And yet we worked our asses off on this one.  Staffer Peter Lillis, co-editor Keith Meatto and I each put in a lot of listening hours this year, and, although our tastes differ significantly at the margins, we were able to reach a broad consensus for the purposes of this column.  While the claim that the 50 tracks below represent the year’s “best” is clear hyperbole, they are the ones that we have turned to continuously throughout the year, the ones that have entranced and excited us the most.  Each day this week, we’ll be unveiling a new group of entrants on the list; we hope that you’ll keep checking back to hear the music and to share your thoughts.  We begin today with songs 50 through 31.  Read the rest of this entry »

Chris Brown, Kanye, Drake

Of all the lists that this website produces over the course of the next few weeks, I expect to receive the most angry and confused comments about this one.  As I see it, 2011 is the year that mainstream hip-hop let us down.  High profile releases from the likes of Lil’ Wayne, Lupe Fiasco, The Game, and Pusha T (to name only a few) left me wishing I still bought CDs so I could use them as coasters.  Meanwhile, as month after month of flaccid rhymes and bombastic beats hit record store shelves, a new hip-hop underground began to emerge through a series of independent releases and free mixtapes.  These are the records that had me coming back over and over when I needed a jolt this year, and the list below (compiled with the help of super-staffer Peter Lillis) reflects this predilection.  As such, there are some notable and, I will admit, potentially egregious omissions.  Allow me to list the most glaring of these up front:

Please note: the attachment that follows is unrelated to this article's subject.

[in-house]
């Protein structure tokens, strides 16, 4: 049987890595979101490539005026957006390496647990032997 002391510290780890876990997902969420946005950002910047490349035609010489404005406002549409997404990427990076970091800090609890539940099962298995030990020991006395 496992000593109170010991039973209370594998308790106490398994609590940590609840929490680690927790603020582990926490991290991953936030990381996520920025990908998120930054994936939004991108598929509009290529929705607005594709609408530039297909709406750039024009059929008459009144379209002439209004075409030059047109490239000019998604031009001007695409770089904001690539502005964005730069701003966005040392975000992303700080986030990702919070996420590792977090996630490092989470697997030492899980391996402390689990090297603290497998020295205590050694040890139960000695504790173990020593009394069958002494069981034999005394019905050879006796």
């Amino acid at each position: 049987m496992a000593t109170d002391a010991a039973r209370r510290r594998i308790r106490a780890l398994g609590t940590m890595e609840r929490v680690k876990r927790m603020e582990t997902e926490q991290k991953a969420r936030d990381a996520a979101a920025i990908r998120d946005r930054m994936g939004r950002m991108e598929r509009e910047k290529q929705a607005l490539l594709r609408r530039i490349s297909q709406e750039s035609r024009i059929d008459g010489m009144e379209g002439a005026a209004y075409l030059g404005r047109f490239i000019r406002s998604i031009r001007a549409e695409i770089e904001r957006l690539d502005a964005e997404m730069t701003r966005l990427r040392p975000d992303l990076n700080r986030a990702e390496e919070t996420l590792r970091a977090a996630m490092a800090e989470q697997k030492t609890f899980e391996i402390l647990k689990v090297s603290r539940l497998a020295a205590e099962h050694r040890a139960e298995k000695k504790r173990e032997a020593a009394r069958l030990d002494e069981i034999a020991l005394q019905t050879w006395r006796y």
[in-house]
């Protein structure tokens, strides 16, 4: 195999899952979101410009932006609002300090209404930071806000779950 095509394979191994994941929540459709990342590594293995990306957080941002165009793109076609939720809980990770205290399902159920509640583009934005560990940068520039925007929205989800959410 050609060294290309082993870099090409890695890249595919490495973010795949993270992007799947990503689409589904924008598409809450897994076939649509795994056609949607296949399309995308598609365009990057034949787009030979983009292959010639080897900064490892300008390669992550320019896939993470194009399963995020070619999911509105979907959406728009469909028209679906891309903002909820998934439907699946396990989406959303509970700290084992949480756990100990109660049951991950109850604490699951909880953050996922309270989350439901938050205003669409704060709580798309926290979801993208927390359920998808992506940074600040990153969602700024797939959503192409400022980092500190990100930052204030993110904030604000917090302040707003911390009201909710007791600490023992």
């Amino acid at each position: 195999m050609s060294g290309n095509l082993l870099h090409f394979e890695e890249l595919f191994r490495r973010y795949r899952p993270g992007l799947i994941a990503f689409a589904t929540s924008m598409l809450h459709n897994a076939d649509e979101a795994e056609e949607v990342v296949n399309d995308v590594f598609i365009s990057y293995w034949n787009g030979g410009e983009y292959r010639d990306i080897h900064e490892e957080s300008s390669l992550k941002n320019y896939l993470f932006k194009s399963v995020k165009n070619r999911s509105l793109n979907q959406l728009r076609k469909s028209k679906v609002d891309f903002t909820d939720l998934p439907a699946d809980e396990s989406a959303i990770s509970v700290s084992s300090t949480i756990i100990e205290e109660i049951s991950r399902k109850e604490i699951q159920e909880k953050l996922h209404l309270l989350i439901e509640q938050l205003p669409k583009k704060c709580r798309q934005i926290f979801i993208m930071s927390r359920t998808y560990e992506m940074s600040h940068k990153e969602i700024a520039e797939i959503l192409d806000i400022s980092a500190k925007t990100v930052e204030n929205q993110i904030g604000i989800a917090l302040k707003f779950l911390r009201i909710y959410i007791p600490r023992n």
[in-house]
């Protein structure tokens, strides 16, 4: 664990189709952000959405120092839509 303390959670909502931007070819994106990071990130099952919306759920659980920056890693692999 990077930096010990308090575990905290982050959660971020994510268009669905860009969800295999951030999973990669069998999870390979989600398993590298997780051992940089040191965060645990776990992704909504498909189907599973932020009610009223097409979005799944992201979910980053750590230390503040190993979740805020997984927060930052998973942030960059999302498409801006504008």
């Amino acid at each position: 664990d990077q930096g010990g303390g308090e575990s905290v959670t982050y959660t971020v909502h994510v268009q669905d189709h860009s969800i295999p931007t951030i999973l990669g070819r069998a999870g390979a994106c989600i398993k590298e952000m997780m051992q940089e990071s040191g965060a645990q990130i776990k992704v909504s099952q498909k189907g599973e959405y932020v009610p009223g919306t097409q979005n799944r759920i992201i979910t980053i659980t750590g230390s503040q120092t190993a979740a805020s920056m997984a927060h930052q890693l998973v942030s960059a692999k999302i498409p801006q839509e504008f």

Read the rest of this entry »

Countdown

I have written extensively about music videos this year, likely spilling much more virtual ink than was necessary in the process.  So, for this year-end countdown, I will repress my instincts and allow the visuals to speak for themselves.  Please feel free to post your own favorites in the comments box below.  Let’s begin.

Read the rest of this entry »


Follow Us:

Send Us Your Music:

Staff

L.V. Lopez, Publisher
Keith Meatto, Editor-In-Chief
Peter Lillis, Managing Editor
Freya Bellin
Andrew Hertzberg
Franklin Laviola
Gina Myers
Jared Thomas
Jordan Mainzer

Contributors

James Tadd Adcox
Michael Bakkensen
Sophie Barbasch
John Raymond Barker
Jeffery Berg
P.J. Bezanson
Lee Bob Black
Jessica Blank
Mark Blankenship
Micaela Blei
Amy Braunschweiger
Jeb Brown
Jamie Carr
Laura Carter
Damien Casten
Krissa Corbett Kavouras
Jillian Coneys
Jen Davis
Chris Dippel
Claire Dippel
Amy Elkins
Mike Errico
Alaina Ferris
Lucas Foglia
Fryd Frydendahl
Tyler Gilmore
Tiffany Hairston
Django Haskins
Todd Hido
Paul Houseman
Susan Hyon
Michael Itkoff
Eric Jensen
David S. Jung
Eric Katz
Will Kenton
Michael Kingsbaker
Steven Klein
Katie Kline
Anna Kushner
Jim Knable
Jess Lacher
Chris Landriau
Caitlin Leffel
David Levi
Daniel F. Levin
Carrie Levy
Jim Lillis
Sophie Lyvoff
Max Maddock
Bob McGrory
Chris Lillis Meatto
Mark Meatto
Kevin Mueller
Chris Q. Murphy
Gina Myers
Tim Myers
Alex Nackman
Michael Nicholoff
Elisabeth Nicholson
Nicole Pettigrew
Allyson Paty
Dana Perry
Jared R. Pike
Mayumi Shimose Poe
Marisa Ptak
Sarah Robbins
Anjoli Roy
Beeb Salzer
Terry Selucky
Serious Juice
David Skeist
Suzanne Farrell Smith
Amy Stein
Jay Tarbath
Christianne Tisdale
Phillip Toledano
Joe Trapasso
Sofie van Dam
Jeff Wilser
Susan Worsham
Khaliah Williams
David Wilson
James Yeh
Bernard Yenelouis
Wayan Zoey

Listening To:

Sons of Dionysus


A Transmedia Novel of Myth, Mirth, and the Magical Excess of Youth.